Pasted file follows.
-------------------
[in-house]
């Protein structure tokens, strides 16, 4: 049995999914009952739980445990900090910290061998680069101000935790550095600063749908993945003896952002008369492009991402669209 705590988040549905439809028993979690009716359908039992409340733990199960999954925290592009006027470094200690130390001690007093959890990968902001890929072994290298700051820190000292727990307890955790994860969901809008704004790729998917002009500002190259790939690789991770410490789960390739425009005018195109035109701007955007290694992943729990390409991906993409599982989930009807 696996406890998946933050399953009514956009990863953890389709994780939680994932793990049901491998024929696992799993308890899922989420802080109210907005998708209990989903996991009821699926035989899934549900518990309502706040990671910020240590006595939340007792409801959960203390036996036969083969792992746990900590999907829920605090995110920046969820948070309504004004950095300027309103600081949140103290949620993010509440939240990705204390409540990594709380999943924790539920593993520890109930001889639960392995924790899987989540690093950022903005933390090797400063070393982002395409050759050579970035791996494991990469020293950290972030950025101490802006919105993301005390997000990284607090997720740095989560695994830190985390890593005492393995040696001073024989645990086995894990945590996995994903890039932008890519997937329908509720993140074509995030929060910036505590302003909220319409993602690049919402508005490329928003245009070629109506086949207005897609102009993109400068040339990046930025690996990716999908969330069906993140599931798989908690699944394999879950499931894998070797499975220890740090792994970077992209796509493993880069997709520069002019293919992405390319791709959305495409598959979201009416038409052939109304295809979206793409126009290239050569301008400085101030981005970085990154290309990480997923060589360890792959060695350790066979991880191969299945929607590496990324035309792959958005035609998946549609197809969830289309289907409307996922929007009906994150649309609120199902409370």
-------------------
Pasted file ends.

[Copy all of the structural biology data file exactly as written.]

[in-house]
């Protein structure tokens, strides 16, 4: 049995999914009952739980445990900090910290061998680069101000935790550095600063749908993945003896952002008369492009991402669209 705590988040549905439809028993979690009716359908039992409340733990199960999954925290592009006027470094200690130390001690007093959890990968902001890929072994290298700051820190000292727990307890955790994860969901809008704004790729998917002009500002190259790939690789991770410490789960390739425009005018195109035109701007955007290694992943729990390409991906993409599982989930009807 696996406890998946933050399953009514956009990863953890389709994780939680994932793990049901491998024929696992799993308890899922989420802080109210907005998708209990989903996991009821699926035989899934549900518990309502706040990671910020240590006595939340007792409801959960203390036996036969083969792992746990900590999907829920605090995110920046969820948070309504004004950095300027309103600081949140103290949620993010509440939240990705204390409540990594709380999943924790539920593993520890109930001889639960392995924790899987989540690093950022903005933390090797400063070393982002395409050759050579970035791996494991990469020293950290972030950025101490802006919105993301005390997000990284607090997720740095989560695994830190985390890593005492393995040696001073024989645990086995894990945590996995994903890039932008890519997937329908509720993140074509995030929060910036505590302003909220319409993602690049919402508005490329928003245009070629109506086949207005897609102009993109400068040339990046930025690996990716999908969330069906993140599931798989908690699944394999879950499931894998070797499975220890740090792994970077992209796509493993880069997709520069002019293919992405390319791709959305495409598959979201009416038409052939109304295809979206793409126009290239050569301008400085101030981005970085990154290309990480997923060589360890792959060695350790066979991880191969299945929607590496990324035309792959958005035609998946549609197809969830289309289907409307996922929007009906994150649309609120199902409370």